The options for traveling up and down Woodward Avenue are about to grow significantly.
The Michigan State Senate recently passed a series of bills that would establish a regional transit authority that would oversee the construction and operation of a light rail line on Woodward between Jefferson Avenue and Grand Boulevard. It would also oversee the construction and operation of a bus rapid transit systems along the rest of Woodward and across the region. The State House of Representatives is reportedly expected to take up the bills within the coming days.
Working in parallel in those efforts are series of community meetings envisioning what rapid transit along Woodward Avenue
could look like and what local residents want to see happen. The meetings are being hosted by the Michigan Suburbs Alliance
, Woodward Avenue Action Association
, which is creating a Woodward rapid transit alternatives analysis that will work in parallel with the proposed regional transit authority.
"This is an attempt to create a rapid transit system on Woodward Avenue," says Richard Murphy, programs director of the Michigan Suburbs Alliance. "We're looking at the entire length from Jefferson Avenue to Pontiac."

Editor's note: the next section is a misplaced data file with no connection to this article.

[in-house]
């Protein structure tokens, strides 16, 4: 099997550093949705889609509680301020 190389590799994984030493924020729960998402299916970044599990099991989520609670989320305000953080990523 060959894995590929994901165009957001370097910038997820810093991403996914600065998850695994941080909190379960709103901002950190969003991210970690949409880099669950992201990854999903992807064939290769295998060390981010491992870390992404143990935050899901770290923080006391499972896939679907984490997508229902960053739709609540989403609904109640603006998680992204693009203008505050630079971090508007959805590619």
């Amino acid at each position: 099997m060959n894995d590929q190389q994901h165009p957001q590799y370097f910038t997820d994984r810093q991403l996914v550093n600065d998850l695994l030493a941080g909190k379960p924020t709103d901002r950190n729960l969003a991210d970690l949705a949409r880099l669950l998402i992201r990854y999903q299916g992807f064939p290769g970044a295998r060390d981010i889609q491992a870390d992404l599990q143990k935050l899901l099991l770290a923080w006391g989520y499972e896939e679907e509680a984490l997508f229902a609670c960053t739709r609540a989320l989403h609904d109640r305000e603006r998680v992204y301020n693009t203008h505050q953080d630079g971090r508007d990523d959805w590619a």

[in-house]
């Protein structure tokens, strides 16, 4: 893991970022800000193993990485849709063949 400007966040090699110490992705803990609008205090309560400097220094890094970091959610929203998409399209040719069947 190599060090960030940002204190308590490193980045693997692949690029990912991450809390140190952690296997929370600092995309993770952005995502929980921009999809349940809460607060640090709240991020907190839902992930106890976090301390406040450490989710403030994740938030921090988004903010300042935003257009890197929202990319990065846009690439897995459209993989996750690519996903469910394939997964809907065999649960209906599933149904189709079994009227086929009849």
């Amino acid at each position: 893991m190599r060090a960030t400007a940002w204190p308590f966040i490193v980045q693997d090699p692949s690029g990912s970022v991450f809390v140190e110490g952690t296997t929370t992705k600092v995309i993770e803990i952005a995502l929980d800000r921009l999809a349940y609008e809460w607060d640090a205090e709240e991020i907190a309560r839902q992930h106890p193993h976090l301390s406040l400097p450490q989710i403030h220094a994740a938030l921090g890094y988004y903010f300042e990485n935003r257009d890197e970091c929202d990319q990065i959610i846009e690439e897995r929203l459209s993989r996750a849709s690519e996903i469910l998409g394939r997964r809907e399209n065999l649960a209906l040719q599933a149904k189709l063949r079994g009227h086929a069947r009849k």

Among the issues that will be discussed are which mode of transit works best for the Woodward corridor (light rail or bus rapid transit), how such a system should be funded and whether it should have dedicated lanes or mixed in with traffic.
The meetings will be be held along the Woodward corridor. The Detroit meetings will be held today (Tuesday, Dec. 4) at SEMCOG offices in downtown Detroit (535 Griswold St, Suite 300) from 11 a.m. to 1 p.m. and at the Detroit Police Dept's Central District (7310 Woodward) from 4-6 p.m. Another one will be held on Dec. 11 at the Detroit Police Dept's Palmer Park Station (12th Precinct, 1441 W. 7 Mile Road).
Source: Richard Murphy, programs director of the Michigan Suburbs Alliance
Writer: Jon Zemke
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